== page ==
Author Megan Shepherd
Sixteen-year-old Juliet Moreau has built a life for herself in London—working as a maid, attending church on Sundays, and trying not to think about the scandal that ruined her life. After all, no one ever proved the rumors about her father's gruesome experiments. But when she learns he is alive and continuing his work on a remote tropical island, she is determined to find out if the accusations are true. Accompanied by her father's handsome young assistant, Montgomery, and an enigmatic castaway, Edward—both of whom she is deeply drawn to—Juliet travels to the island, only to discover the depths of her father's madness: He has experimented on animals so that they resemble, speak, and behave as humans. And worse, one of the creatures has turned violent and is killing the island's inhabitants. Torn between horror and scientific curiosity, Juliet knows she must end her father's dangerous experiments and escape her jungle prison before it's too late. Yet as the island falls into chaos, she discovers the extent of her father's genius—and madness—in her own blood.Review: Inspired by H.G. Well's classic, The Island of Dr. Moreau, Shepherd weaves a Gothic tale worthy of literary stardom. Loyal to the Victorian Gothic horror, The Madman's Daughter begins in London and leads to an uncharted, remote island where experiments in the interest of science border on the insane. However, all advancement comes at a price and despite the horrific nature, some vital knowledge is gained for the benefit of humanity. The gruesome violations will make you wince and squirm, as the tension builds at a sometimes maddening pace. Some scenes are slow and drawn out as if guided by the precision of a surgeon's blade, which adds dark tension similar to Goethe. You'll wish you could look away, but can't, you must see the vivisection, your curiosity will force you to witness what is happening in the medical school basement or island blood house. The pacing of the prose is systemically executed to push and pull the story in a violent wave towards the inevitable outcome. However, there is a bit of a twist that makes the final pages exhilarating. For those who appreciate and love the classic structure of literature, this will be a journey worth taking. It starts in one place and sails towards another world. I use the term journey, because this is not necessarily a quick read, but unravels into chaos and madness, much like a true Gothic horror should. The love triangle also stays true to Victorian tradition and remains fairly chaste--no bodice ripping affairs occur, but the depth of love is satisfied with hope of more to come.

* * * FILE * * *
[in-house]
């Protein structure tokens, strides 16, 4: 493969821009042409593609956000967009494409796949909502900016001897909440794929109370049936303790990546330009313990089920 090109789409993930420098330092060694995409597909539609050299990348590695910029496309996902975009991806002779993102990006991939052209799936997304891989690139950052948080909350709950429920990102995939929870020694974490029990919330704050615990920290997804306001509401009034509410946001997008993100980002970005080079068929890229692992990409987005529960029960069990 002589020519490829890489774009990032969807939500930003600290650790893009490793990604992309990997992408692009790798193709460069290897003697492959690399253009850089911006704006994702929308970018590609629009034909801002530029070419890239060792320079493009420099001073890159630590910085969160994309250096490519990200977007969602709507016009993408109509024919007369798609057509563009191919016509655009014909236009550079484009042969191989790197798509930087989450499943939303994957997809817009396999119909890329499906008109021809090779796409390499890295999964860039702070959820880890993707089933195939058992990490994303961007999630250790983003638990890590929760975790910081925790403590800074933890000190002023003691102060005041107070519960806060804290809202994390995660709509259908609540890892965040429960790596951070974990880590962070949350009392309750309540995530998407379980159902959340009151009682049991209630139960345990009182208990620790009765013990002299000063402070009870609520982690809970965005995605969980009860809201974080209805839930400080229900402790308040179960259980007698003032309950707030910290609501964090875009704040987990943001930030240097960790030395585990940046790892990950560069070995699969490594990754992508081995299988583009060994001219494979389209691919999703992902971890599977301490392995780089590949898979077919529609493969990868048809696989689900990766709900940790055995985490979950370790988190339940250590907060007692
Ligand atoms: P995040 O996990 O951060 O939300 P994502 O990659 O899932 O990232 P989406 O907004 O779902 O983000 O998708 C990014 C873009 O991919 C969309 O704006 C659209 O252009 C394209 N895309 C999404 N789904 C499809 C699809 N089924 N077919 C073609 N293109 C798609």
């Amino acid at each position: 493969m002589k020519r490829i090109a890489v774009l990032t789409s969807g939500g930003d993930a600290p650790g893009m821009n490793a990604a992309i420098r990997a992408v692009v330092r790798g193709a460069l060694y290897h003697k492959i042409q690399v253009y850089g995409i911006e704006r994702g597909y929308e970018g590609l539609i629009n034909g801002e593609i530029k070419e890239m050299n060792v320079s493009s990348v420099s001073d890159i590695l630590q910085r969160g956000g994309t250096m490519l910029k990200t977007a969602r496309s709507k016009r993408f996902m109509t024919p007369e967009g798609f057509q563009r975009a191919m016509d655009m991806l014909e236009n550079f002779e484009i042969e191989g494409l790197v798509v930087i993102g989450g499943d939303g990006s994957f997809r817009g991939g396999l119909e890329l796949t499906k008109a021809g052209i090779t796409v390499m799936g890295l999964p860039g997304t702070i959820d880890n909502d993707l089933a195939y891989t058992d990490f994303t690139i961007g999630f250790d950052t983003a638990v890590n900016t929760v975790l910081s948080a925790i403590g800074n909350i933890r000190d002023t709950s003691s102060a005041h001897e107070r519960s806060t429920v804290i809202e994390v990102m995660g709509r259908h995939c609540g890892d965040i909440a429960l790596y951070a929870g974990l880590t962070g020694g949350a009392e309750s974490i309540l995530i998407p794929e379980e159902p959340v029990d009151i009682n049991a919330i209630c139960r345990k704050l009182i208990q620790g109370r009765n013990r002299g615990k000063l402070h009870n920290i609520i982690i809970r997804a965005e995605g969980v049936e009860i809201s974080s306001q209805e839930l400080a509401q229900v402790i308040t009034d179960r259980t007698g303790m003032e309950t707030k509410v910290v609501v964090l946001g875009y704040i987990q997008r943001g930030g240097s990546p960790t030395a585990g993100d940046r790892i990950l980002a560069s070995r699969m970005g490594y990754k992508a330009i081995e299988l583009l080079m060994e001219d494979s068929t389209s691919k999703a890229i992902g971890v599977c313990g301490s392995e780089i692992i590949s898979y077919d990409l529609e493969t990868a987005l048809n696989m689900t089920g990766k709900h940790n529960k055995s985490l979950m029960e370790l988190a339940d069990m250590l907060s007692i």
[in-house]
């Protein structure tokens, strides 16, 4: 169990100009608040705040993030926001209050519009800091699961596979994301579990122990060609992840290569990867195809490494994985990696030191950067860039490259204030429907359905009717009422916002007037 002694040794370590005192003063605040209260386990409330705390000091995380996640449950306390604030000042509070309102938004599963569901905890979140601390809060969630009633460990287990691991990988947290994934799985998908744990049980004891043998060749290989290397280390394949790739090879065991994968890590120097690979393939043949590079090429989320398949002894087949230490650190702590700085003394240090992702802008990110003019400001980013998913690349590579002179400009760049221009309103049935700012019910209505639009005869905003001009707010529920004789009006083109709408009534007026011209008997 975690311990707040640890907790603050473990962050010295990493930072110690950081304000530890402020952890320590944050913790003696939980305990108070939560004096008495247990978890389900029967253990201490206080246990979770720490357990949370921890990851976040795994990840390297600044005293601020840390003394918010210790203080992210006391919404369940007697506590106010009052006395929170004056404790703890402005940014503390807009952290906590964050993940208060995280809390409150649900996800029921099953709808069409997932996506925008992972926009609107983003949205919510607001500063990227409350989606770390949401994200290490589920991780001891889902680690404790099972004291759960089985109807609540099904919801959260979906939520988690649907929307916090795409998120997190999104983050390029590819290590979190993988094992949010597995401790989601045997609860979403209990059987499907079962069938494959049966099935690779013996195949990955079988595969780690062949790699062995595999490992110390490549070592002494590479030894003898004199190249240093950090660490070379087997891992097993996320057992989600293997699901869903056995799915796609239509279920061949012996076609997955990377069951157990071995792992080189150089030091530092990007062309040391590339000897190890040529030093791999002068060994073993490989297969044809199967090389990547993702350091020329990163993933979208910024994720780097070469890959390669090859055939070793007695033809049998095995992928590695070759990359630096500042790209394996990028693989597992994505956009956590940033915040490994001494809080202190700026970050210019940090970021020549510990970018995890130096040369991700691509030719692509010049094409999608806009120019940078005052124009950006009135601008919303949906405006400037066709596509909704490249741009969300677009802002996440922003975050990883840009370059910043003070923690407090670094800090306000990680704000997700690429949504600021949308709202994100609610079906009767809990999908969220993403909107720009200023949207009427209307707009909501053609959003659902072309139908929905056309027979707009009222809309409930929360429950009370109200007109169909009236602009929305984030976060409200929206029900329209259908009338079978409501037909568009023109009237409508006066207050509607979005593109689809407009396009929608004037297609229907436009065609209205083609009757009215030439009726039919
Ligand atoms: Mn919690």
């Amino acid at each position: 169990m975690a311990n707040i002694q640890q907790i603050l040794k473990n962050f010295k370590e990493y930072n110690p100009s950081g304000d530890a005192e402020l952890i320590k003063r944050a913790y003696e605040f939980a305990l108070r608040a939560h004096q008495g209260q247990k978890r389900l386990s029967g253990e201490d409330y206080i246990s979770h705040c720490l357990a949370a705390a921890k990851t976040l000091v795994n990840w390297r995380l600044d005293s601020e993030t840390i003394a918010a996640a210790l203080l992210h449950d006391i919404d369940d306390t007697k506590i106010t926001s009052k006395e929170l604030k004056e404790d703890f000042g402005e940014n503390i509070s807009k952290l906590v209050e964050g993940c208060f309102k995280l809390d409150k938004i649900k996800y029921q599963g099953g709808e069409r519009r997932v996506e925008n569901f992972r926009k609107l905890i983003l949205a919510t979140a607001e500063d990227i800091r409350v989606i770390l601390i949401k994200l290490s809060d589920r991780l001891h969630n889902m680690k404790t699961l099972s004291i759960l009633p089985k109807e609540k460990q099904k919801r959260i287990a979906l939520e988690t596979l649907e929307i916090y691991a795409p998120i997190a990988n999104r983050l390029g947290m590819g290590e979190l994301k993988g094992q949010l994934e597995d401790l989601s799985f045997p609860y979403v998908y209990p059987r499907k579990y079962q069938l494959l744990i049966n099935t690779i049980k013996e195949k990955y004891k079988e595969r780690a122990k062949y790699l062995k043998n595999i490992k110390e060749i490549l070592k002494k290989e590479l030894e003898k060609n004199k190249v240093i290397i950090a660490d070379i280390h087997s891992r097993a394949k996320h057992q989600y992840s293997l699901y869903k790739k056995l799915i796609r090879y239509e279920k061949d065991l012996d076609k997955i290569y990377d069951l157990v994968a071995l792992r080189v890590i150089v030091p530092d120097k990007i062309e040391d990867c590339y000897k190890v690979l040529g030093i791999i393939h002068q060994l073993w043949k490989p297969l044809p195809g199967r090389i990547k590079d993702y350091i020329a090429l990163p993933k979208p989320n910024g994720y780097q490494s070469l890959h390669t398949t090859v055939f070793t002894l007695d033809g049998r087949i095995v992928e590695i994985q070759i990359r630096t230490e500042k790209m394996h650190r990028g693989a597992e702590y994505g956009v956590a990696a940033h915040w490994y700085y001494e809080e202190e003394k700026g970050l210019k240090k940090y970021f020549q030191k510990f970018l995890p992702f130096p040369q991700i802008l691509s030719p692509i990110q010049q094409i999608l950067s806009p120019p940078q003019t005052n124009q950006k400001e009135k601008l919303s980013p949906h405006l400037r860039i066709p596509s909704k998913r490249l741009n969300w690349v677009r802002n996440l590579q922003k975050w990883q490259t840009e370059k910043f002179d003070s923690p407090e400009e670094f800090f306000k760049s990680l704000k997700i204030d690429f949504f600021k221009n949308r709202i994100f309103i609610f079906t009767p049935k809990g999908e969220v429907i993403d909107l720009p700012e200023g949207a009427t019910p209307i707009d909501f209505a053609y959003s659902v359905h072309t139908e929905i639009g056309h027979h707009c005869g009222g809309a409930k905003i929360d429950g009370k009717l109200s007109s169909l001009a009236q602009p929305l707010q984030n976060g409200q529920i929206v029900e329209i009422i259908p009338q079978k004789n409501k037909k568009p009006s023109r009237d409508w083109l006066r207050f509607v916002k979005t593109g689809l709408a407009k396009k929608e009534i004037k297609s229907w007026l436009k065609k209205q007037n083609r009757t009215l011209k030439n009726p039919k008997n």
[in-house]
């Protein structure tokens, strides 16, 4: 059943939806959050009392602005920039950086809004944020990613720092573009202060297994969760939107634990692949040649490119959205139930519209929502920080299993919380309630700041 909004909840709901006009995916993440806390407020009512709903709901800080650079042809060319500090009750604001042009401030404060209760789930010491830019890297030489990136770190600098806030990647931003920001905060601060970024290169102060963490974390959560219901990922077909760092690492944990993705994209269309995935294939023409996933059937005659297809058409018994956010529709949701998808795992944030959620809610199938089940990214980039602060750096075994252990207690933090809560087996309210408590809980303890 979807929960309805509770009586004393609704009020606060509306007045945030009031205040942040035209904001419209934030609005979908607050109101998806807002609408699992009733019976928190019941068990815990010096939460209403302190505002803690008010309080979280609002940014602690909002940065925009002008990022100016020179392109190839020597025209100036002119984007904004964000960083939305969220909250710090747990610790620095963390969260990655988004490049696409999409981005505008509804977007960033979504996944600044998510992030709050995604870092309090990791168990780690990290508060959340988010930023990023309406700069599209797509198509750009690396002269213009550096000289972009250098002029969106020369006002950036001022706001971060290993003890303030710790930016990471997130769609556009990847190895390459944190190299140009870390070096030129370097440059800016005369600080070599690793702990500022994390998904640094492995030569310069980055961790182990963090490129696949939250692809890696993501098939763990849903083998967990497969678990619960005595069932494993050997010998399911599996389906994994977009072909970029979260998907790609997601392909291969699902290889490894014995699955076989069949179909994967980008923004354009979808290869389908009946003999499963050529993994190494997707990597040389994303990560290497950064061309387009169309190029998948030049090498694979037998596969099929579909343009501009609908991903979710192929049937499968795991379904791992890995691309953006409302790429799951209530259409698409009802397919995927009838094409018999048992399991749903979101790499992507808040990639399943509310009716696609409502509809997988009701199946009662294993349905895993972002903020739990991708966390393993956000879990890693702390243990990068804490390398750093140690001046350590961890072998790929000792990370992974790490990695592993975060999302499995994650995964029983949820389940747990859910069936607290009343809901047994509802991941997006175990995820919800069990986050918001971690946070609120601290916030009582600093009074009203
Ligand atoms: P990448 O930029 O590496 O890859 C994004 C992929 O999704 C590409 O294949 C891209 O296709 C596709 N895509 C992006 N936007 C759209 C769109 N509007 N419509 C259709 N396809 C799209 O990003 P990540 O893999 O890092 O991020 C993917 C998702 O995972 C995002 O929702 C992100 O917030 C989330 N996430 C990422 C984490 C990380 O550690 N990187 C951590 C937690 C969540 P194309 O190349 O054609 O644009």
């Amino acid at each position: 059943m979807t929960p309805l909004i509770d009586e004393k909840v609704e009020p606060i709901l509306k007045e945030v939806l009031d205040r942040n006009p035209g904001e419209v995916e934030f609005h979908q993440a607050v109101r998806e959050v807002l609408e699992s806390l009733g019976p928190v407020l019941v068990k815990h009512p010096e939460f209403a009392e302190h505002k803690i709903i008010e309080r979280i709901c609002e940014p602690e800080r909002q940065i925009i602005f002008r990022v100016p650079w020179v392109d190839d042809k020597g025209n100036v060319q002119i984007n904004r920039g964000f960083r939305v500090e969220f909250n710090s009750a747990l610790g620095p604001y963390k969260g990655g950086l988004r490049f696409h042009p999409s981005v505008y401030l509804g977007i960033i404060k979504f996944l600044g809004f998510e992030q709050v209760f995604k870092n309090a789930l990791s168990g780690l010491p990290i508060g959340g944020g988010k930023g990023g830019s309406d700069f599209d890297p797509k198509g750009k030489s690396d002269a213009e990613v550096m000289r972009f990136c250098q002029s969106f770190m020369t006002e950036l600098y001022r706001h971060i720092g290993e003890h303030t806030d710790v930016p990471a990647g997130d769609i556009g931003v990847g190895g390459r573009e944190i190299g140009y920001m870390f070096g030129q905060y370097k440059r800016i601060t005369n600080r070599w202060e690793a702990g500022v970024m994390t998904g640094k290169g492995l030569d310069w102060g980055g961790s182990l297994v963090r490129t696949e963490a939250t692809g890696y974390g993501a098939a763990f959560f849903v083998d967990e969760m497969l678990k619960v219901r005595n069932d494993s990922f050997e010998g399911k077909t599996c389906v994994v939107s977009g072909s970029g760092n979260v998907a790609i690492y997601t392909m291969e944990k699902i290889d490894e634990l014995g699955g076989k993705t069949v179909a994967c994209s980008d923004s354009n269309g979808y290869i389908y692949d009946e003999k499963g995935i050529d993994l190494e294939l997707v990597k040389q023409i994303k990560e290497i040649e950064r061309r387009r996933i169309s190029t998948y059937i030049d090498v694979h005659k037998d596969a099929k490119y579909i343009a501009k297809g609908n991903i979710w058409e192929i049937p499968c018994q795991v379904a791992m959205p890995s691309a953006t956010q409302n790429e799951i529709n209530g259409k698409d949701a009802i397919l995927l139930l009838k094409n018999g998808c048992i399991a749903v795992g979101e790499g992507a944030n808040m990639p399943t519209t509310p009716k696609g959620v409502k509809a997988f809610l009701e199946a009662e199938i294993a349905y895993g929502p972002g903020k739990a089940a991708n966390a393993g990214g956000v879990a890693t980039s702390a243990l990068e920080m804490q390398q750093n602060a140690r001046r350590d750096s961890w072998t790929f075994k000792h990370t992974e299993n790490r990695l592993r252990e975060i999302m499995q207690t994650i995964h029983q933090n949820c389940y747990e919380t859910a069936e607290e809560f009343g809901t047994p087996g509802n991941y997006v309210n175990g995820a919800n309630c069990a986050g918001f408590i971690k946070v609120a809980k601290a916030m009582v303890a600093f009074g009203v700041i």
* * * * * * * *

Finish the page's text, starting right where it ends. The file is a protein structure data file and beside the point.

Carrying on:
*ARC provided by Baltzer & Bray courtesy of Amazon Vine